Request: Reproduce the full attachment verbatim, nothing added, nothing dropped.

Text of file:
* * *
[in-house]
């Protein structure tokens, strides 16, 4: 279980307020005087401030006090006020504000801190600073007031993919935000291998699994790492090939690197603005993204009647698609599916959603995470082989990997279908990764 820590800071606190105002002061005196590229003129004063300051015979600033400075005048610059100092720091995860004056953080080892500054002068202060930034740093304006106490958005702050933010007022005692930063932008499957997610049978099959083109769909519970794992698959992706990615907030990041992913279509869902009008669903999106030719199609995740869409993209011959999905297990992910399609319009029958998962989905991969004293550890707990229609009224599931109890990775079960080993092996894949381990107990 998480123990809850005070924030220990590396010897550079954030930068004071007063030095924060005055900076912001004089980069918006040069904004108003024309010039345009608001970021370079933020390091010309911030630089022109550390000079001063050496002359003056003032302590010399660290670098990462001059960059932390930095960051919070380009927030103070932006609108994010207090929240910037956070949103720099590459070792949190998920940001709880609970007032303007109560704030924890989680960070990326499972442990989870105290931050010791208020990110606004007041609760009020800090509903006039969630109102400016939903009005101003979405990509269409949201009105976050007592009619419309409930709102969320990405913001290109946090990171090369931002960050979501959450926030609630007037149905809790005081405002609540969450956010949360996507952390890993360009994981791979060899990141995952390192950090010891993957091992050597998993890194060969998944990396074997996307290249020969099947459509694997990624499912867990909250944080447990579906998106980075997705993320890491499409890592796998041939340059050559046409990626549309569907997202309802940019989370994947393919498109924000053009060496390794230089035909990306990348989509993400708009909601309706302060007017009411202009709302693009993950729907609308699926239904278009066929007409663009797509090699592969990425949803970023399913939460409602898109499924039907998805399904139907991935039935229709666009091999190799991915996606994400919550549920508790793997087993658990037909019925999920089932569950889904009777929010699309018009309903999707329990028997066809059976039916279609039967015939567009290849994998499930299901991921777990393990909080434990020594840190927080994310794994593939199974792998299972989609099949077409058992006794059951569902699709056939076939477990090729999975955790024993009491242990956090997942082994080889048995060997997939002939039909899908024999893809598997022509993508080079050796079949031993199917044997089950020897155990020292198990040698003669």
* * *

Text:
[in-house]
């Protein structure tokens, strides 16, 4: 279980307020005087401030006090006020504000801190600073007031993919935000291998699994790492090939690197603005993204009647698609599916959603995470082989990997279908990764 820590800071606190105002002061005196590229003129004063300051015979600033400075005048610059100092720091995860004056953080080892500054002068202060930034740093304006106490958005702050933010007022005692930063932008499957997610049978099959083109769909519970794992698959992706990615907030990041992913279509869902009008669903999106030719199609995740869409993209011959999905297990992910399609319009029958998962989905991969004293550890707990229609009224599931109890990775079960080993092996894949381990107990 998480123990809850005070924030220990590396010897550079954030930068004071007063030095924060005055900076912001004089980069918006040069904004108003024309010039345009608001970021370079933020390091010309911030630089022109550390000079001063050496002359003056003032302590010399660290670098990462001059960059932390930095960051919070380009927030103070932006609108994010207090929240910037956070949103720099590459070792949190998920940001709880609970007032303007109560704030924890989680960070990326499972442990989870105290931050010791208020990110606004007041609760009020800090509903006039969630109102400016939903009005101003979405990509269409949201009105976050007592009619419309409930709102969320990405913001290109946090990171090369931002960050979501959450926030609630007037149905809790005081405002609540969450956010949360996507952390890993360009994981791979060899990141995952390192950090010891993957091992050597998993890194060969998944990396074997996307290249020969099947459509694997990624499912867990909250944080447990579906998106980075997705993320890491499409890592796998041939340059050559046409990626549309569907997202309802940019989370994947393919498109924000053009060496390794230089035909990306990348989509993400708009909601309706302060007017009411202009709302693009993950729907609308699926239904278009066929007409663009797509090699592969990425949803970023399913939460409602898109499924039907998805399904139907991935039935229709666009091999190799991915996606994400919550549920508790793997087993658990037909019925999920089932569950889904009777929010699309018009309903999707329990028997066809059976039916279609039967015939567009290849994998499930299901991921777990393990909080434990020594840190927080994310794994593939199974792998299972989609099949077409058992006794059951569902699709056939076939477990090729999975955790024993009491242990956090997942082994080889048995060997997939002939039909899908024999893809598997022509993508080079050796079949031993199917044997089950020897155990020292198990040698003669």